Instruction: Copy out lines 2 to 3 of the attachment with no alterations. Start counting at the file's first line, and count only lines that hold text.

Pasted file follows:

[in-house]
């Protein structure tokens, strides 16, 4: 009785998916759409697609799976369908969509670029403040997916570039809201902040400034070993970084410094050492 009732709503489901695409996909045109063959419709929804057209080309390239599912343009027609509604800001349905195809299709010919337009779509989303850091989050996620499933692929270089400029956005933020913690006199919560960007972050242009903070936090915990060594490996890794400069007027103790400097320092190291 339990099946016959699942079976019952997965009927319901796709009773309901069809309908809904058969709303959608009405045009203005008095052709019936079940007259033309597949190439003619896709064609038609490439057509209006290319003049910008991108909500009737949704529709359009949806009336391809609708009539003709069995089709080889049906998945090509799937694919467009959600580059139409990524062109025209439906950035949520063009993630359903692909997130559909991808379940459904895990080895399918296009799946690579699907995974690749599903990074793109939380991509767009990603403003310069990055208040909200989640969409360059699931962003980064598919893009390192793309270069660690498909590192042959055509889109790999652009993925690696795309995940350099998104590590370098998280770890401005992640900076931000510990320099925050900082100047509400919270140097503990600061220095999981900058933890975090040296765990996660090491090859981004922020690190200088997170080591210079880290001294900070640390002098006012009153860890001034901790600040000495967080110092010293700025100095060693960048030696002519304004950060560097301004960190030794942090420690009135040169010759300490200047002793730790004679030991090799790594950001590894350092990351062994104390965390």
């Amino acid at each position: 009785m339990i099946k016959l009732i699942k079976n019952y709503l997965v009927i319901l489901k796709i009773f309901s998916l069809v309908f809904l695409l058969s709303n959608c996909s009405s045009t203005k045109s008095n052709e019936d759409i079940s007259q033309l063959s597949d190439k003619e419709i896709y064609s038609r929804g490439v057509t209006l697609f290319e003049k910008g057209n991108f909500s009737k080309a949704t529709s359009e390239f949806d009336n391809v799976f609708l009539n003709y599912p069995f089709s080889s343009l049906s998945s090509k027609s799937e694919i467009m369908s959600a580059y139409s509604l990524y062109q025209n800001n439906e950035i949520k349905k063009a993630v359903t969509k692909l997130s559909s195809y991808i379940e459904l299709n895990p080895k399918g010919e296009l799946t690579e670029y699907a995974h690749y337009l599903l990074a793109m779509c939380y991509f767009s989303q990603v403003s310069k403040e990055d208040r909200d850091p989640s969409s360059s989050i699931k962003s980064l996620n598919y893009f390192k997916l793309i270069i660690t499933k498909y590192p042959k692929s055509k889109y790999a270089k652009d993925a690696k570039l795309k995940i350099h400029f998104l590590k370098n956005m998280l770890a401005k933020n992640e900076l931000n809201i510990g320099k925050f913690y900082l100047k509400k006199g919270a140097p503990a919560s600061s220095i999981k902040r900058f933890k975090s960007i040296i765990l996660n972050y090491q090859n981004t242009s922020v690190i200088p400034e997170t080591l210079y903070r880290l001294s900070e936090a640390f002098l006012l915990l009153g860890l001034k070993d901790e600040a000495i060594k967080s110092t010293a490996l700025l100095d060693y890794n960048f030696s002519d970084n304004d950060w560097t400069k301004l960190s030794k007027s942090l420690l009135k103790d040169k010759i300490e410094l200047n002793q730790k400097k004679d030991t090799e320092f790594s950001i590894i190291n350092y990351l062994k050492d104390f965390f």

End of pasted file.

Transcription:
């Protein structure tokens, strides 16, 4: 009785998916759409697609799976369908969509670029403040997916570039809201902040400034070993970084410094050492 009732709503489901695409996909045109063959419709929804057209080309390239599912343009027609509604800001349905195809299709010919337009779509989303850091989050996620499933692929270089400029956005933020913690006199919560960007972050242009903070936090915990060594490996890794400069007027103790400097320092190291 339990099946016959699942079976019952997965009927319901796709009773309901069809309908809904058969709303959608009405045009203005008095052709019936079940007259033309597949190439003619896709064609038609490439057509209006290319003049910008991108909500009737949704529709359009949806009336391809609708009539003709069995089709080889049906998945090509799937694919467009959600580059139409990524062109025209439906950035949520063009993630359903692909997130559909991808379940459904895990080895399918296009799946690579699907995974690749599903990074793109939380991509767009990603403003310069990055208040909200989640969409360059699931962003980064598919893009390192793309270069660690498909590192042959055509889109790999652009993925690696795309995940350099998104590590370098998280770890401005992640900076931000510990320099925050900082100047509400919270140097503990600061220095999981900058933890975090040296765990996660090491090859981004922020690190200088997170080591210079880290001294900070640390002098006012009153860890001034901790600040000495967080110092010293700025100095060693960048030696002519304004950060560097301004960190030794942090420690009135040169010759300490200047002793730790004679030991090799790594950001590894350092990351062994104390965390």
């Amino acid at each position: 009785m339990i099946k016959l009732i699942k079976n019952y709503l997965v009927i319901l489901k796709i009773f309901s998916l069809v309908f809904l695409l058969s709303n959608c996909s009405s045009t203005k045109s008095n052709e019936d759409i079940s007259q033309l063959s597949d190439k003619e419709i896709y064609s038609r929804g490439v057509t209006l697609f290319e003049k910008g057209n991108f909500s009737k080309a949704t529709s359009e390239f949806d009336n391809v799976f609708l009539n003709y599912p069995f089709s080889s343009l049906s998945s090509k027609s799937e694919i467009m369908s959600a580059y139409s509604l990524y062109q025209n800001n439906e950035i949520k349905k063009a993630v359903t969509k692909l997130s559909s195809y991808i379940e459904l299709n895990p080895k399918g010919e296009l799946t690579e670029y699907a995974h690749y337009l599903l990074a793109m779509c939380y991509f767009s989303q990603v403003s310069k403040e990055d208040r909200d850091p989640s969409s360059s989050i699931k962003s980064l996620n598919y893009f390192k997916l793309i270069i660690t499933k498909y590192p042959k692929s055509k889109y790999a270089k652009d993925a690696k570039l795309k995940i350099h400029f998104l590590k370098n956005m998280l770890a401005k933020n992640e900076l931000n809201i510990g320099k925050f913690y900082l100047k509400k006199g919270a140097p503990a919560s600061s220095i999981k902040r900058f933890k975090s960007i040296i765990l996660n972050y090491q090859n981004t242009s922020v690190i200088p400034e997170t080591l210079y903070r880290l001294s900070e936090a640390f002098l006012l915990l009153g860890l001034k070993d901790e600040a000495i060594k967080s110092t010293a490996l700025l100095d060693y890794n960048f030696s002519d970084n304004d950060w560097t400069k301004l960190s030794k007027s942090l420690l009135k103790d040169k010759i300490e410094l200047n002793q730790k400097k004679d030991t090799e320092f790594s950001i590894i190291n350092y990351l062994k050492d104390f965390f």